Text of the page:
New Delhi, Aug 15 (IANS) Macroeconomic policies of governments are typically formed with an aim to maximise growth and keeping unemployment in check but according to a noted Indian economist, the ruling NDA government’s policies have caused a massive slowdown in the Indian economy and a four-decade-high unemployment.
Oxford-trained economist Pulapre Balakrishnan in a recent paper has said that macroeconomic policies since 2014 have been “contractionary” and has compressed demand in the Indian economy.
“The macroeconomic policies have been uniformly contractionary since 2014. Far from one of its two arms being used in a countervailing way, the conduct of both the monetary and fiscal policies has served to be demand compressing. This is likely to have stymied investment,” Balakrishnan wrote in paper titled “Unmoved by Stability” published in Economic and Political Weekly (EPW).
He said that the Modi government appears to have misjudged the impact of its macroeconomic policies.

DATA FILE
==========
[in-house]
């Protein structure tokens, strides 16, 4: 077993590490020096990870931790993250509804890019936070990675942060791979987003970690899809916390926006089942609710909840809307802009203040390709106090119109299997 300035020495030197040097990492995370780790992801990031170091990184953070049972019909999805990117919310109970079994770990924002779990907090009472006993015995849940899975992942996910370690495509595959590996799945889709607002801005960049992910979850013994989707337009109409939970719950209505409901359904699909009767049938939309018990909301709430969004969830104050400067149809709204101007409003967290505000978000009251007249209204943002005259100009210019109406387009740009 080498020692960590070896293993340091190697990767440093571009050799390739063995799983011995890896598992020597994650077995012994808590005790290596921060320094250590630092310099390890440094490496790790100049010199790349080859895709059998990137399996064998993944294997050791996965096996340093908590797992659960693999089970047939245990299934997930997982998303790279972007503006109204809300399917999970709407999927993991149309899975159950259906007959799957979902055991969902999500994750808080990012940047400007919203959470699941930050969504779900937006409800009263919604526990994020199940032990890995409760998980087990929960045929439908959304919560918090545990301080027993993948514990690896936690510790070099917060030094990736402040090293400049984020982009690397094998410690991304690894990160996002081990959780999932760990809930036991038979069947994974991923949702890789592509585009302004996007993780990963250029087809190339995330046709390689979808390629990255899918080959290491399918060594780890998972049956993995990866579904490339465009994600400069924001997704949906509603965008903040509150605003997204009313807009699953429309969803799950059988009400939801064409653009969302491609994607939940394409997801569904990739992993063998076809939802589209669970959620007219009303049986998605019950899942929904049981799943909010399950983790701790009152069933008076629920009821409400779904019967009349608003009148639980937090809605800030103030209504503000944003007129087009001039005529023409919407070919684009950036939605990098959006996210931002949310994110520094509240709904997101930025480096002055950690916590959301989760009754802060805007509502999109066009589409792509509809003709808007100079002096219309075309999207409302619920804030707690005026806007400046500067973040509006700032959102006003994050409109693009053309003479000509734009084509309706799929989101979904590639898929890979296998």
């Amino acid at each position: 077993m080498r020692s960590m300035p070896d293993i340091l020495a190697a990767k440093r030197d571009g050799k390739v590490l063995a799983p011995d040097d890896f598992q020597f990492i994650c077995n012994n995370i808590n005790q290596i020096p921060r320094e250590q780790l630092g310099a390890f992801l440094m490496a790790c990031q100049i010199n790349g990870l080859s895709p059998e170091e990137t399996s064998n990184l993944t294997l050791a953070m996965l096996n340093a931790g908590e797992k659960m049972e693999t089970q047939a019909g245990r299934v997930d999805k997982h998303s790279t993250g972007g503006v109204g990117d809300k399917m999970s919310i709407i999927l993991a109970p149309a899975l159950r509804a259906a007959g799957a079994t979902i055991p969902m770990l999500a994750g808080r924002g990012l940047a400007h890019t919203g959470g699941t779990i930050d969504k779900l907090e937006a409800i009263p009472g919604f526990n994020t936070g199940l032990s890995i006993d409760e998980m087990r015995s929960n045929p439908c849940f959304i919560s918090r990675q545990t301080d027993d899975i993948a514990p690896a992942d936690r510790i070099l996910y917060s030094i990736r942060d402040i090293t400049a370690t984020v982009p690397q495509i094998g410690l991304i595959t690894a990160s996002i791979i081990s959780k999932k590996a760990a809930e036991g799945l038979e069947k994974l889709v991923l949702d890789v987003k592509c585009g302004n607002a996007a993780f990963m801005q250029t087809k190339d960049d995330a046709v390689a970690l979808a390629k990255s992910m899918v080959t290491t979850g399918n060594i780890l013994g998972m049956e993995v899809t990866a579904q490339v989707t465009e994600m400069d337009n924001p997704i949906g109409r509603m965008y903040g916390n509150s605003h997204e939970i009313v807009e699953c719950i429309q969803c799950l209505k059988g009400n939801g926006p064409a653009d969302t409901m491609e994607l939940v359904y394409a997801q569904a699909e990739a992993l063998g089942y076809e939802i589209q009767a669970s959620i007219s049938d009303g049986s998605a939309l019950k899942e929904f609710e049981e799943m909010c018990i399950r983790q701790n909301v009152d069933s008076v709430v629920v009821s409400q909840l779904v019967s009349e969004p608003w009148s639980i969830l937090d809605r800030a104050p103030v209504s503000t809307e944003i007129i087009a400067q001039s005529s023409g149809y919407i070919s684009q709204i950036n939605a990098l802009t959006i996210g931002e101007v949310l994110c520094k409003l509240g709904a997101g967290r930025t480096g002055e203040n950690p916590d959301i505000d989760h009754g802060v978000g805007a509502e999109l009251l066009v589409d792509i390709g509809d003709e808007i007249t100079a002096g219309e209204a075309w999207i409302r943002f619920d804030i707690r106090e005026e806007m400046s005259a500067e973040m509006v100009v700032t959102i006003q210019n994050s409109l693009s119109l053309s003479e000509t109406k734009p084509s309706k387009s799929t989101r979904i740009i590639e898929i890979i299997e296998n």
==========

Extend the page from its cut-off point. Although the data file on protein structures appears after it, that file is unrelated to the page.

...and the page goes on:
“However, there is also an act of omission on the part of the government. The only way in which the promised infrastructure and jobs could have been delivered when private investment was contracting would have been via expansion of public investment. This was not systematically attempted,” he added.
Questioning the government’s policies Balakrishnan wrote: “There is reason to believe that we have had a period of tight money in India since 2014”.
On the Modi government’s controvertial demonetisation move, Balakrishnan said private investment did not show a decline following demonetisation but “it cannot be ruled out that it might have stalled an incipient increase of it”.
“The corporate sector itself might not have been cash-strapped by the exercise, as it works on credit, but might yet have gone slow on its investment plans as the economy shrank due to incapacitated trade and production in the informal sector,” he added.
However, it may also be mentioned that the global economy itself has been going through a rough patch. Closely followed indicators like the bond yield curve suggest a reccesion is imminent.
Besides, European economies are facing a huge risk of falling into a technical recession. Investment in UK has come to a halt over political uncertainty owing to Brexit resulting in economic contraction. Europe’s largest economy, Germany, also contracted due to the impact of US-China trade tensions.
Moreover, China has been consistently dropping hints that its trade dispute with the world’s largest economy has had a damaging effect.
(Ravi Dutta Mishra can be contacted at email@example.com)